Many people assume that since documentary films are “supposed to be real life” they don’t have scripts. But in reality almost every type of film has some kind of script, either for planning purposes before shooting, for organization purposes during editing, or to communicate with team members about what the film ought to show.
Unlike fictional films which have fairly rigid shooting script formats, documentary filmmakers may use a variety of script formats to get their point across either for their collaborators or to submit along with funding proposals as is sometimes requested by grant-makers.
There are three basic types of documentary script formats. In this article we’ll introduce each one, explain how they’re used, and give examples of what they look like. Some filmmakers might use all three types of documentary film scripts, and others might only use one or a some type of modified combination (a small number of filmmakers may not write at all, especially for very short films).
The basic types of documentary film script formats are:
- A Treatment – This is a sometimes hypothetical pre-shoot narrative document describing what happens in the film from start to finish
- A Split Script – A side-by-side two column format with one side telling what the audience will see and the other side detailing what the audience will hear at the same time
- A Paper Edit – A detailed accounting of visuals along with the precise soundbites that will accompany them which match what was actually recorded in interviews
Let’s jump in and examine each of these in detail, as well as learn how to write each one.
What is a documentary film treatment?
A documentary film treatment is often written before a film has begun shooting (although it may also be written at a later stage). It forecasts the visuals that the filmmakers plan to collect and the and interviews that they might be paired with. It even may guess what types of things expert interviews might contain. Sometimes the finished film is quite close to what the original treatment contained, and other times it turns out to be quite far off from the final cut of the film.
Treatments are sometimes requested by grant-makers as part of documentary film funding proposals. They can also be used by filmmakers to plan what their film will contain in a loose manner without having to write a rigid document.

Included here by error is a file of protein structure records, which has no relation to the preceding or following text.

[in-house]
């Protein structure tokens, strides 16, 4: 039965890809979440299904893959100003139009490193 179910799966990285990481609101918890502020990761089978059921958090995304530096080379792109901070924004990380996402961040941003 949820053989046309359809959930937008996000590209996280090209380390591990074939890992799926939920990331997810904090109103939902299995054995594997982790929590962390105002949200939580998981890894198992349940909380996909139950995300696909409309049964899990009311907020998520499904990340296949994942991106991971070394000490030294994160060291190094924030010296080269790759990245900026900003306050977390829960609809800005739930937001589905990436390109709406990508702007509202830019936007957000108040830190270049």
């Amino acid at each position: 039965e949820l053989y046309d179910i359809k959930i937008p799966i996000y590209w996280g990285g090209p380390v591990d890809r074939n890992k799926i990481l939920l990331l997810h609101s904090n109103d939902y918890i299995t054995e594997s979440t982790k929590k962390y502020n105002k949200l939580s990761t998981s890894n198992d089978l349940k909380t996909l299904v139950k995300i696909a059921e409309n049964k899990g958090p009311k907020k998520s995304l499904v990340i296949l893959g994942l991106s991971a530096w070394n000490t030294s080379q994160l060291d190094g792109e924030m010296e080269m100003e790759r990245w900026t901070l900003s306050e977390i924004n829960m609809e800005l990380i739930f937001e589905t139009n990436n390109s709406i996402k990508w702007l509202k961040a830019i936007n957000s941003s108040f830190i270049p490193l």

What is the documentary film treatment format?
The format for documentary film treatments is less formal than other script writing formats. Some people may not even consider it technically a script at all. Generally speaking the treatment (also used in fictional filmmaking) tells us what the audience will see and hear, starting with the beginning of the film and proceeding in order until the end of the film. A documentary treatment might read like this:
We see the inside of a Hershey’s chocolate factory. Industrial food equipment pours liquid chocolate into molds in the shape of the Easter bunny. We see factors wearing hairnets inspect each chocolate bunny before it is placed into packaging.
A representative from the Hershey’s company explains the challenges in producing large quantities of bunny-shaped chocolate but talks about how much demand has grown for them in recent years. We see lots of mouth-watering shots of chocolate being packaged.
As you can see, this treatment could be written speculatively before the filmmakers even arrived at the factory and set up a tripod. It guesses the types of footage and interview sound bites they may collect, and gives the reader both a rough sense of what watching this scene will be like and also what types of footage and interview they filmmakers will need to collect on site. This can be used to formulate a simple shot list and interview question list for the shoot itself.